Build Your Own Low-Power Transmitters
Projects for the Electronics ExperimenterBy
- Rudolf F. Graf, Professional Technical Writer, Graduate Electronics Engineer. Received his MBA at New York University. He is a senior member of the IEEE, a licensed amateur radio operator, and holder of a first-class radiotelephone operator's license. He currently lives in New York.
- William Sheets, Independant Consultant, New York State. He has more than twenty years experience in RF communications and digital circuitry. He is the author of numerous articles and books, including Video Scrambling and Descrambling, published by Newnes.
Rudolf Graf and William Sheets have written a book containing twenty low-power (LP) transmitter projects, perfect for the electronics hobbyist and radio experimenter. Now that the FCC has changed its regulations about "pirate" transmissions, more and more people are setting up radio and video stations for broadcast from their homes. Build Your Own Low-Power Transmitters addresses applications for hobbyist broadcasting of AM, SSB, TV, FM Stereo and NBFM VHF-UHF signals with equipment the reader can build himself for thousands of dollars less than similar equipment sold on the retail market. The authors also fully explore the legal limits and ramifications of using the equipment as well as how to get the best performance for optimum range. The key advantage is referencing a low-cost source for all needed parts, including the printed circuit board, as well as the kit.Projects in the book include: LP FM stereo transmitter; digitally synthesized PLL FM stereo transmitter; LP AM transmitter for 150-1710 KHz; radio control transmitter/receiver; carrier current transmitter and AM and FM receivers; LP VHF one-way and two-way audio links; 1-watt 40-meter CW transmitter for ham radio use; SSB LP transmitter for 10-meter ham radio use; 2-meter VHF FM ham radio transmitter; FM video link for 900 MHz NTSC/PAL operation; 2-watt TV transmitters for 440, 900 and 1300 MHz amateur TV NTSC/PAL transmissions; linear amplifier for 440MHz, 10-15watt NTSC/PAL operation; Downconverters for 440, 900 and 1300 MHz with VHF channel 3 or 4 output; TV video receiving systems and AM-FM IF systems; LP video link for UHF channels 14-18; 1-watt CW beacon transmitter for Part 15 LF radio experimentation; CW identifier for transmitters; test equipment projects for LP transmitters; as well as an RF power meter and modulation monitor. Complete source information will be included to help each reader find the kits and parts they need to build these fascinating projects.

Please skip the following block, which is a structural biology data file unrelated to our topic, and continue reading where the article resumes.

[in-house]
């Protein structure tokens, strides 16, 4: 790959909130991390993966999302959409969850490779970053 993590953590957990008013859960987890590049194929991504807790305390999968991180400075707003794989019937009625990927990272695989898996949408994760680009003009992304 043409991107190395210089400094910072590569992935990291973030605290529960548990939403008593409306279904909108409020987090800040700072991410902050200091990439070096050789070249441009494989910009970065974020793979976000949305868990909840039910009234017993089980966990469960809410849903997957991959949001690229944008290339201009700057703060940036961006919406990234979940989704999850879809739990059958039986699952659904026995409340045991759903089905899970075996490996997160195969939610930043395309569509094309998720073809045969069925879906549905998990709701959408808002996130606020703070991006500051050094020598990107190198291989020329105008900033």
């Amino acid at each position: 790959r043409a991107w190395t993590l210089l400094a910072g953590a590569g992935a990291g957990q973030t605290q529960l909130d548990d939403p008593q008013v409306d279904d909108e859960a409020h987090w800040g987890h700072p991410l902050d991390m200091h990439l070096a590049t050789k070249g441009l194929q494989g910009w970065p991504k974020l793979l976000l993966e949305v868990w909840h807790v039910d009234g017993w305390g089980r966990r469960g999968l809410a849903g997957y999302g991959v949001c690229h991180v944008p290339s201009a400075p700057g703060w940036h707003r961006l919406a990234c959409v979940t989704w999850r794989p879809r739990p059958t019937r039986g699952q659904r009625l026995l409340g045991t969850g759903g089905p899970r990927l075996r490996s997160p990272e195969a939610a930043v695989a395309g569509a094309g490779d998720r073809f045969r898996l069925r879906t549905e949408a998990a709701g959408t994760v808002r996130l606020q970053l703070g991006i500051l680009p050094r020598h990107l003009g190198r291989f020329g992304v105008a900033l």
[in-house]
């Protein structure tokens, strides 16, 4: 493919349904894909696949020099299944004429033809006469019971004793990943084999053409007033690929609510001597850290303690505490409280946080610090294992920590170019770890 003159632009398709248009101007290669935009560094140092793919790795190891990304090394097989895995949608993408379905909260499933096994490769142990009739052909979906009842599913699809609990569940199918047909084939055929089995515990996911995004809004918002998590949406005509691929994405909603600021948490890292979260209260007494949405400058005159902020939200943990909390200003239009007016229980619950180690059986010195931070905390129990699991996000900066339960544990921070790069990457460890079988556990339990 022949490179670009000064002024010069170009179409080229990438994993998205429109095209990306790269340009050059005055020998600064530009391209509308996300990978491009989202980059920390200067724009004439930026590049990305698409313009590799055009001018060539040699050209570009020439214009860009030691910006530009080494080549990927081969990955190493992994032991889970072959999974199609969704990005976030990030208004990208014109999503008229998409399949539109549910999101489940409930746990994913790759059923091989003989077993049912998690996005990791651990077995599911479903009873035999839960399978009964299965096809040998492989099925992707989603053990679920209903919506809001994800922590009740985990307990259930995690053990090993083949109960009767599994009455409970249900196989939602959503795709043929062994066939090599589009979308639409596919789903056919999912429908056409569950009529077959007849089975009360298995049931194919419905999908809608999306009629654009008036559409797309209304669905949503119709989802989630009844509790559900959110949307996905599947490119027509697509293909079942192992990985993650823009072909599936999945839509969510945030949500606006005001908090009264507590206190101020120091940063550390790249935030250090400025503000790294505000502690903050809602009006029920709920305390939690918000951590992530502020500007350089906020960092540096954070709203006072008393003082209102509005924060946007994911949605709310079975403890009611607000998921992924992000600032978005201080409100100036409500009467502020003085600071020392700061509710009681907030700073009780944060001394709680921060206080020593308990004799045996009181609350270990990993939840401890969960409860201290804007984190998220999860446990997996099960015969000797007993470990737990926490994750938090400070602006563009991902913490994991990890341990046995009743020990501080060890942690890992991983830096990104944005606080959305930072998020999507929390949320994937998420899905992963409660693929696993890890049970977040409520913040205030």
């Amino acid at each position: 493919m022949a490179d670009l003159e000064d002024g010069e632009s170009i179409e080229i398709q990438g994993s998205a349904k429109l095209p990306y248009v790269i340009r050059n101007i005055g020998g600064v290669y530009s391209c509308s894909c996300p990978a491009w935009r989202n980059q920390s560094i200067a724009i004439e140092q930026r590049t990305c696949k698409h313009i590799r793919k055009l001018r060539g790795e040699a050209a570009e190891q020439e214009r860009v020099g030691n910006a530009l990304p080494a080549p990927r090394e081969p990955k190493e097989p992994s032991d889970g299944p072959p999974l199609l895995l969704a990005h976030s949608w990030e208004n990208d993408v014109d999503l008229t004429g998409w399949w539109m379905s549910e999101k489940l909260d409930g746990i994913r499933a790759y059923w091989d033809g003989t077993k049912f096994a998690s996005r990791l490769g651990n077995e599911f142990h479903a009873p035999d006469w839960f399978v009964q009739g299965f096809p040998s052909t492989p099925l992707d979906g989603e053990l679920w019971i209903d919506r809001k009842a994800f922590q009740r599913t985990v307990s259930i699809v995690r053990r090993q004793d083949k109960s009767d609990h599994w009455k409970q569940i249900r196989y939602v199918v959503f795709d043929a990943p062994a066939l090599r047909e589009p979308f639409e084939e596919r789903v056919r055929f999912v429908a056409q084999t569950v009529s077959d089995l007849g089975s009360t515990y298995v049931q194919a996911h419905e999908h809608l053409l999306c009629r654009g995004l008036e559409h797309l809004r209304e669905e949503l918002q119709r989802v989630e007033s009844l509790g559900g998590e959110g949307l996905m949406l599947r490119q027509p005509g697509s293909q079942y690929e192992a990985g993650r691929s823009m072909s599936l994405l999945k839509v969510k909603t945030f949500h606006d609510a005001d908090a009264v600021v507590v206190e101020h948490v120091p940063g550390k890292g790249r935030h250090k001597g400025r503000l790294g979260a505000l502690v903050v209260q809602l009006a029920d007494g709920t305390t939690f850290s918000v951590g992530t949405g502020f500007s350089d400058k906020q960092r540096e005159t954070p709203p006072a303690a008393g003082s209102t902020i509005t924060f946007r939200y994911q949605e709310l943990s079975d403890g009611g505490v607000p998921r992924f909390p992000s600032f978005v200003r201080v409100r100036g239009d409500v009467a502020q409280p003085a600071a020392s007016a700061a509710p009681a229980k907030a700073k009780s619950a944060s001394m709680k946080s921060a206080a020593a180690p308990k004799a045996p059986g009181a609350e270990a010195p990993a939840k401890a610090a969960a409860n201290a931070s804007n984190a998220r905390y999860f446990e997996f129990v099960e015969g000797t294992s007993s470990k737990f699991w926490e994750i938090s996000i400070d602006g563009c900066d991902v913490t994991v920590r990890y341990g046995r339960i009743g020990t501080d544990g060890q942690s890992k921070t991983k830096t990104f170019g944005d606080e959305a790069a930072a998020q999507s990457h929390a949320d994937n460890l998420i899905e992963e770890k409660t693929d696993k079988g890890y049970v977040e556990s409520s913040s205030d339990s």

Hobbyists, amateur radio operators
Paperback, 320 Pages
Published: August 2001
- Low Power Transmitters, General Oscillators, MOPA Types, PLL; Basic Building Blocks; Simple LP Transmitters for Experiments; Simple AM Transmitter for 530-1710 kHz 50 mw VFO controlled; PLL synthesized AM transmitter for 530-1710 kHz, Simple FM Monaural Transmitter for 88-108 MHz 88-108 MHz VFO controlled; Basic FM Stereo Signal Generation Techniques, PLL synthesized FM Stereo transmitter for 88-108 MHz; Microprocessor-controlled FM Stereo Transmitter 88-108 MHZ; A 20 mw low power TV Transmitter; 0.5 Watt TV Transmitter for R/C Vehicles; 2 Watt TV Transmitter for R/C and Amateur TV for 440 MHz; 1 Watt TV transmitters for 902-928 MHz and 1240-1300 MHz; 915 MHz PLL FMTV transmitter; Receiving Converters and IF Systems for Low Power ATV; LP Narrow Band FM Audio transmitter For 2m FM, audio links, etc.; Basic serial data TX-RX System for Remote Control; Ch1 Low Power Transmitters for Experimenters; Ch2 LP Transmitter Basics; Ch3 Simple Low Power Transmitters for Experimenters; Ch4 A Simple VFO Controlled 50 mW AM Transmitter; Ch 5 The AM88 Low Power AM Transmitter; Ch 6 A Low-Powered VFO-Controlled FM Monaural Transmitter for 88-108 MHz; Ch 7 Basic FM Stereo Signal Generation; Ch 8 Frequency Synthesized Stereo FM Transmitter; Ch 9 Microprocessor Controlled FM Stereo Transmitter 88-108 MHz; Ch 10 A Milliwatt Video Transmitter; Ch 11 0.5 Watt Video Transmitter for R/C Vehicles; Ch 12 A 2-Watt 12V TV Transmitter for Amateur Operation; Ch 13 1 Watt TV Transmitters; Ch 14 A 915 MHz Experimental Low-Power FM TV Transmitter; Chapter 15 Receiving Converters and IF Systems for LP Television Transmitters; Ch 16 Simple VHF NBFM Speech Transmitters for the VHF Band; Ch 17 A Serial Data Encoder and Decoder for R/C Applications; An RF Field Strength Meter for LP Transmitter Use; Ch 19 A Simple Low Power CW Transmitter for 40 Meters; Ch 20 Single Sideband (SSB) Basics; Ch 21 A Basic SSB Generator/Exciter Unit; Ch 22 A 1 Watt Transmitter for the 1750 Meter Band; Ch 23 A Simple CW Identifier Circuit; Ch 24 Antennas for Low Power Transmitters